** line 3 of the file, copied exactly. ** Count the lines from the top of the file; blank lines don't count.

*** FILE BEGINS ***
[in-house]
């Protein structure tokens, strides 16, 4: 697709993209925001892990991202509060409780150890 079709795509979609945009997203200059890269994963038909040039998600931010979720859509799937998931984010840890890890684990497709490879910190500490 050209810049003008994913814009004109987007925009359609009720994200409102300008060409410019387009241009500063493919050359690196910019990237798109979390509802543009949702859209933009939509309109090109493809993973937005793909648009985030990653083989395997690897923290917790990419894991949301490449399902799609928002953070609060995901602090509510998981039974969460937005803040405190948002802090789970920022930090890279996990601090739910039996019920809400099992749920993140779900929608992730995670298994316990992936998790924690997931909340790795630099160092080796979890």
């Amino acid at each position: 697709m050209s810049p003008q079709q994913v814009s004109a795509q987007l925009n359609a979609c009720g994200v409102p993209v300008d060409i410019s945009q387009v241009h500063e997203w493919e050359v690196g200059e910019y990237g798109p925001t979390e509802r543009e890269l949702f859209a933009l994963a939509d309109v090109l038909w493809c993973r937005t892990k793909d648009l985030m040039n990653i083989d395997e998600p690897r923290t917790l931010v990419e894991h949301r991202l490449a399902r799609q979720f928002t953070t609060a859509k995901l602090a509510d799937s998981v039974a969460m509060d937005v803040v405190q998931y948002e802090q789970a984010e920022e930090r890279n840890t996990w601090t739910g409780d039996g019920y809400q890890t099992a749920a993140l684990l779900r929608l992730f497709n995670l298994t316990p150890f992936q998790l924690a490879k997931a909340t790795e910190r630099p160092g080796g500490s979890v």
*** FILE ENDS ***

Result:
């Amino acid at each position: 697709m050209s810049p003008q079709q994913v814009s004109a795509q987007l925009n359609a979609c009720g994200v409102p993209v300008d060409i410019s945009q387009v241009h500063e997203w493919e050359v690196g200059e910019y990237g798109p925001t979390e509802r543009e890269l949702f859209a933009l994963a939509d309109v090109l038909w493809c993973r937005t892990k793909d648009l985030m040039n990653i083989d395997e998600p690897r923290t917790l931010v990419e894991h949301r991202l490449a399902r799609q979720f928002t953070t609060a859509k995901l602090a509510d799937s998981v039974a969460m509060d937005v803040v405190q998931y948002e802090q789970a984010e920022e930090r890279n840890t996990w601090t739910g409780d039996g019920y809400q890890t099992a749920a993140l684990l779900r929608l992730f497709n995670l298994t316990p150890f992936q998790l924690a490879k997931a909340t790795e910190r630099p160092g080796g500490s979890v």